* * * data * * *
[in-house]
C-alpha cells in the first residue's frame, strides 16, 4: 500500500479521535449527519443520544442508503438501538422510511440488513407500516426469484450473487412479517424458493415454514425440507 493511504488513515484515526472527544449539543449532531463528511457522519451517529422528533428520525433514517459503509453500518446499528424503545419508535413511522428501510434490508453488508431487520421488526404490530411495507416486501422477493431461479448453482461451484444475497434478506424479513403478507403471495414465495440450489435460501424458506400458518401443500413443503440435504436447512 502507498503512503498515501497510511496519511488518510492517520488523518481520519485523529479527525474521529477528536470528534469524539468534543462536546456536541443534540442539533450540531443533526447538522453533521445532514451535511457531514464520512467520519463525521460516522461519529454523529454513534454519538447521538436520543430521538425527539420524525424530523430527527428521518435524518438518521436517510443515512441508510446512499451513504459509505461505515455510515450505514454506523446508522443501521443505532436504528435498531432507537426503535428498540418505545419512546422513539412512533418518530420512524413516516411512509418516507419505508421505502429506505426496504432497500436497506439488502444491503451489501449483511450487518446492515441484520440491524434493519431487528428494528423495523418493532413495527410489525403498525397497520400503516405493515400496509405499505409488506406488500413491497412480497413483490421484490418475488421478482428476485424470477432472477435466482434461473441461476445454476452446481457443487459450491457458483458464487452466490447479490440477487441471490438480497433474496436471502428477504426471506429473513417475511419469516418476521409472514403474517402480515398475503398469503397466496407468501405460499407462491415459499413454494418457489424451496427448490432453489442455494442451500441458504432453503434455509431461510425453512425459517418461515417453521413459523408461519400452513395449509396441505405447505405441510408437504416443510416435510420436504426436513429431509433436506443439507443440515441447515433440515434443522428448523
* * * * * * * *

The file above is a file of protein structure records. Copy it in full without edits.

[in-house]
C-alpha cells in the first residue's frame, strides 16, 4: 500500500479521535449527519443520544442508503438501538422510511440488513407500516426469484450473487412479517424458493415454514425440507 493511504488513515484515526472527544449539543449532531463528511457522519451517529422528533428520525433514517459503509453500518446499528424503545419508535413511522428501510434490508453488508431487520421488526404490530411495507416486501422477493431461479448453482461451484444475497434478506424479513403478507403471495414465495440450489435460501424458506400458518401443500413443503440435504436447512 502507498503512503498515501497510511496519511488518510492517520488523518481520519485523529479527525474521529477528536470528534469524539468534543462536546456536541443534540442539533450540531443533526447538522453533521445532514451535511457531514464520512467520519463525521460516522461519529454523529454513534454519538447521538436520543430521538425527539420524525424530523430527527428521518435524518438518521436517510443515512441508510446512499451513504459509505461505515455510515450505514454506523446508522443501521443505532436504528435498531432507537426503535428498540418505545419512546422513539412512533418518530420512524413516516411512509418516507419505508421505502429506505426496504432497500436497506439488502444491503451489501449483511450487518446492515441484520440491524434493519431487528428494528423495523418493532413495527410489525403498525397497520400503516405493515400496509405499505409488506406488500413491497412480497413483490421484490418475488421478482428476485424470477432472477435466482434461473441461476445454476452446481457443487459450491457458483458464487452466490447479490440477487441471490438480497433474496436471502428477504426471506429473513417475511419469516418476521409472514403474517402480515398475503398469503397466496407468501405460499407462491415459499413454494418457489424451496427448490432453489442455494442451500441458504432453503434455509431461510425453512425459517418461515417453521413459523408461519400452513395449509396441505405447505405441510408437504416443510416435510420436504426436513429431509433436506443439507443440515441447515433440515434443522428448523